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ts’ung­‑pao was the first Chinese newspaper with a bilingual Portuguese counterpart published in Macao.   Its inaugural editorial asserted that having a dedicated newspaper of its own was crucial for a commercial port like Macao in order to promote business and trade at a time (as it was then) when the economy was in decline. Moreover, Chiang­‑hai ts’ung­‑pao would act as a communication liaison between Macao’s Portuguese government and its Chinese community by translating and publishing newly­‑released laws and policies. It would also strive to promote justice and equality and provide a sounding board upon which Chinese residents could voice concerns. Lastly, the publication aspired to sociocultural influences – promoting contemporary literature to enlighten the younger generation. Judging from the news stories that Chiang­ ‑hai ts’ung­‑pao published, the paper did indeed accomplish its mission. Over its six­‑year run, it released a substantial volume of local, regional, national and even international news every week. Each issue was prefaced with an editorial by Chiang­‑hai ts’ung­‑pao’s editor­‑in­‑chief as well as the Chinese translation of Echo Macaense’s Portuguese editorial. Letters from readers were published as was commentary on current events. There were regular columns detailing shipping news, the price of goods and advertisements of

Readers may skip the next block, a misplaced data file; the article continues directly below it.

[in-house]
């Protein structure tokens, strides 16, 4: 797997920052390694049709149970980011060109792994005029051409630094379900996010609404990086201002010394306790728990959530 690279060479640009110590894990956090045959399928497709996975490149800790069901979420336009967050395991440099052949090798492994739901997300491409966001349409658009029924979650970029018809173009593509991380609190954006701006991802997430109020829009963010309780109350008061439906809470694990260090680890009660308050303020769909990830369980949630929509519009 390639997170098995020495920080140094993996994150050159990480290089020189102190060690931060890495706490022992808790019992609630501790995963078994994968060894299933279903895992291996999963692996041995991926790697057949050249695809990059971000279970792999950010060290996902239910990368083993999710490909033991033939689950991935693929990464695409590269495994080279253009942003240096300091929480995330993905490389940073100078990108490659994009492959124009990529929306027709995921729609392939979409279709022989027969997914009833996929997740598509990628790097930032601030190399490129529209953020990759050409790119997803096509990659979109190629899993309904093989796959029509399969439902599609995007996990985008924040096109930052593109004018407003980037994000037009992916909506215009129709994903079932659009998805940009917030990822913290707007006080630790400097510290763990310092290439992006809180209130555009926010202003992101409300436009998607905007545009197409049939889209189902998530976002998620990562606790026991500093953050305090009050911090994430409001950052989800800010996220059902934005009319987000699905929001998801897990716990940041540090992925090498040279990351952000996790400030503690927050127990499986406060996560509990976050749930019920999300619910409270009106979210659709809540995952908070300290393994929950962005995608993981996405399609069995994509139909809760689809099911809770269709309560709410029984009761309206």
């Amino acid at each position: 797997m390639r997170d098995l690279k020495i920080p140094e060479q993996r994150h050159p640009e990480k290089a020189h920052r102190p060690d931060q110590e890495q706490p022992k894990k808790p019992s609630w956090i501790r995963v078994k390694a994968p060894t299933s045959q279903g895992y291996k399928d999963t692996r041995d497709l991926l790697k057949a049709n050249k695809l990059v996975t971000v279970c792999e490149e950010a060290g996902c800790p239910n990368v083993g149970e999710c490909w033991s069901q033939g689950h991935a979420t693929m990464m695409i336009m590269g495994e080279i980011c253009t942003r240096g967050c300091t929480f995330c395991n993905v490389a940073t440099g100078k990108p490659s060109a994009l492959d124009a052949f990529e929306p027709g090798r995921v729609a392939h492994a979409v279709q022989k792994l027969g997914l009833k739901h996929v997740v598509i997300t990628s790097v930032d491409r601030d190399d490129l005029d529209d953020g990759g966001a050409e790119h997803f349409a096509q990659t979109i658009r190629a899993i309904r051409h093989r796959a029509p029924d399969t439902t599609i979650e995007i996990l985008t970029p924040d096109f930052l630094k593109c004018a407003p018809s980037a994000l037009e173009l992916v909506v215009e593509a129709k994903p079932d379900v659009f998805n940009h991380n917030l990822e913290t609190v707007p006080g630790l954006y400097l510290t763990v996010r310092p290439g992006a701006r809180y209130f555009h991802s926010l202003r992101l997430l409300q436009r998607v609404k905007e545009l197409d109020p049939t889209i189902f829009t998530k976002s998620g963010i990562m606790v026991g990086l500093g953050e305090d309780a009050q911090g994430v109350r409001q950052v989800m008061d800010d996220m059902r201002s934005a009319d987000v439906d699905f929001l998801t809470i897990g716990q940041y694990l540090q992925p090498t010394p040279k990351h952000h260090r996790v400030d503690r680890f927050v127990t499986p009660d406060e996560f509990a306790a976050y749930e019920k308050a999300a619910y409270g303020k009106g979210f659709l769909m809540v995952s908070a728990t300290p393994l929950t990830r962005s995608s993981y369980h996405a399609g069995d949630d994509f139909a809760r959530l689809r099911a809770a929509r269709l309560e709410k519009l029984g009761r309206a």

local business. The paper also translated and printed new legislation and policies that were released in the Government Gazette. Chiang­‑hai ts’ung­‑pao was the first newspaper in the history of Macao to provide a direct channel for the Chinese community to comprehend Portuguese governance versus that of nearby mainland China.


Echo Macaense‘s final issue never provided a transparent explanation for its discontinuation after only six years in print, but it likely had to do with a libel case involving editor­ ‑in­ ‑chief Wang Zhenqing (王真慶), also known as Wang Mengqin (王孟琴). Wang, who used his pen name when writing for the newspaper, was known as Qián zhōngwèi wèishēng(黔中味味生) to his readers. Having published more than one article disparaging Governor Jose Maria de Sousa Horta e Costa in November of 1895, he was jailed for three days in early December 1895. By the end of its print run, Echo Macaense had published a total of 125 issues, although the only known “complete” collection contains 69 issues. With the exception of the 1st, 20th, 23rd and 24th issues published in 1893, the issues that remain were mostly published after September 1894.

This article is part of a project jointly undertaken by Chinese researcher Agnes Lam (University of Macau) and Portuguese researcher Cátia Miriam Costa (ISCTE­‑ Instituto Universitário de Lisboa). It aims to explore the history of the press in Macao, China and Portugal.


Macao Magazine November 2016